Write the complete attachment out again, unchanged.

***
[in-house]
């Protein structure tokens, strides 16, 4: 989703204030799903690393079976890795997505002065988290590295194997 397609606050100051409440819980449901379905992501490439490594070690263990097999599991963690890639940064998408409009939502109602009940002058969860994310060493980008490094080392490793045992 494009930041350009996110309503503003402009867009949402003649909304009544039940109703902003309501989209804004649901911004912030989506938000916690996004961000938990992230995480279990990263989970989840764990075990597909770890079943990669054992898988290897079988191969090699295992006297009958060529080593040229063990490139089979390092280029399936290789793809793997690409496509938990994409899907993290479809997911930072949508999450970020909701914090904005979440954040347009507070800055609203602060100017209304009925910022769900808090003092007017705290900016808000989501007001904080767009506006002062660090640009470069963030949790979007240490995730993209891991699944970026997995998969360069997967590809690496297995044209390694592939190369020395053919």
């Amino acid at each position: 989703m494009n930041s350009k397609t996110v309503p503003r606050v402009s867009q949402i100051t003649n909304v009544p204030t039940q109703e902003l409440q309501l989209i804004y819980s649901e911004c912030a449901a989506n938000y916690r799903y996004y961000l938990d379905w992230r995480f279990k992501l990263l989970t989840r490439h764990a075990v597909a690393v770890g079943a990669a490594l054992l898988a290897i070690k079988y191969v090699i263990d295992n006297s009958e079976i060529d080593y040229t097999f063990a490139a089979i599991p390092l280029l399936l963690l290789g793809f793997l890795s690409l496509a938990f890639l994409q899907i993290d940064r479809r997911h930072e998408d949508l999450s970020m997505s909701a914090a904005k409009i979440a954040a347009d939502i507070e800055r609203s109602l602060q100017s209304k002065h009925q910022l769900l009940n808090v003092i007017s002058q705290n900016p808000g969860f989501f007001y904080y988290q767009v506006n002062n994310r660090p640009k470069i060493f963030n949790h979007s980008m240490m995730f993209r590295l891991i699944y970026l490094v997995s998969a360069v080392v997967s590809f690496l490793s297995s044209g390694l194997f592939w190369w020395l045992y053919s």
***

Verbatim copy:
[in-house]
């Protein structure tokens, strides 16, 4: 989703204030799903690393079976890795997505002065988290590295194997 397609606050100051409440819980449901379905992501490439490594070690263990097999599991963690890639940064998408409009939502109602009940002058969860994310060493980008490094080392490793045992 494009930041350009996110309503503003402009867009949402003649909304009544039940109703902003309501989209804004649901911004912030989506938000916690996004961000938990992230995480279990990263989970989840764990075990597909770890079943990669054992898988290897079988191969090699295992006297009958060529080593040229063990490139089979390092280029399936290789793809793997690409496509938990994409899907993290479809997911930072949508999450970020909701914090904005979440954040347009507070800055609203602060100017209304009925910022769900808090003092007017705290900016808000989501007001904080767009506006002062660090640009470069963030949790979007240490995730993209891991699944970026997995998969360069997967590809690496297995044209390694592939190369020395053919």
């Amino acid at each position: 989703m494009n930041s350009k397609t996110v309503p503003r606050v402009s867009q949402i100051t003649n909304v009544p204030t039940q109703e902003l409440q309501l989209i804004y819980s649901e911004c912030a449901a989506n938000y916690r799903y996004y961000l938990d379905w992230r995480f279990k992501l990263l989970t989840r490439h764990a075990v597909a690393v770890g079943a990669a490594l054992l898988a290897i070690k079988y191969v090699i263990d295992n006297s009958e079976i060529d080593y040229t097999f063990a490139a089979i599991p390092l280029l399936l963690l290789g793809f793997l890795s690409l496509a938990f890639l994409q899907i993290d940064r479809r997911h930072e998408d949508l999450s970020m997505s909701a914090a904005k409009i979440a954040a347009d939502i507070e800055r609203s109602l602060q100017s209304k002065h009925q910022l769900l009940n808090v003092i007017s002058q705290n900016p808000g969860f989501f007001y904080y988290q767009v506006n002062n994310r660090p640009k470069i060493f963030n949790h979007s980008m240490m995730f993209r590295l891991i699944y970026l490094v997995s998969a360069v080392v997967s590809f690496l490793s297995s044209g390694l194997f592939w190369w020395l045992y053919s």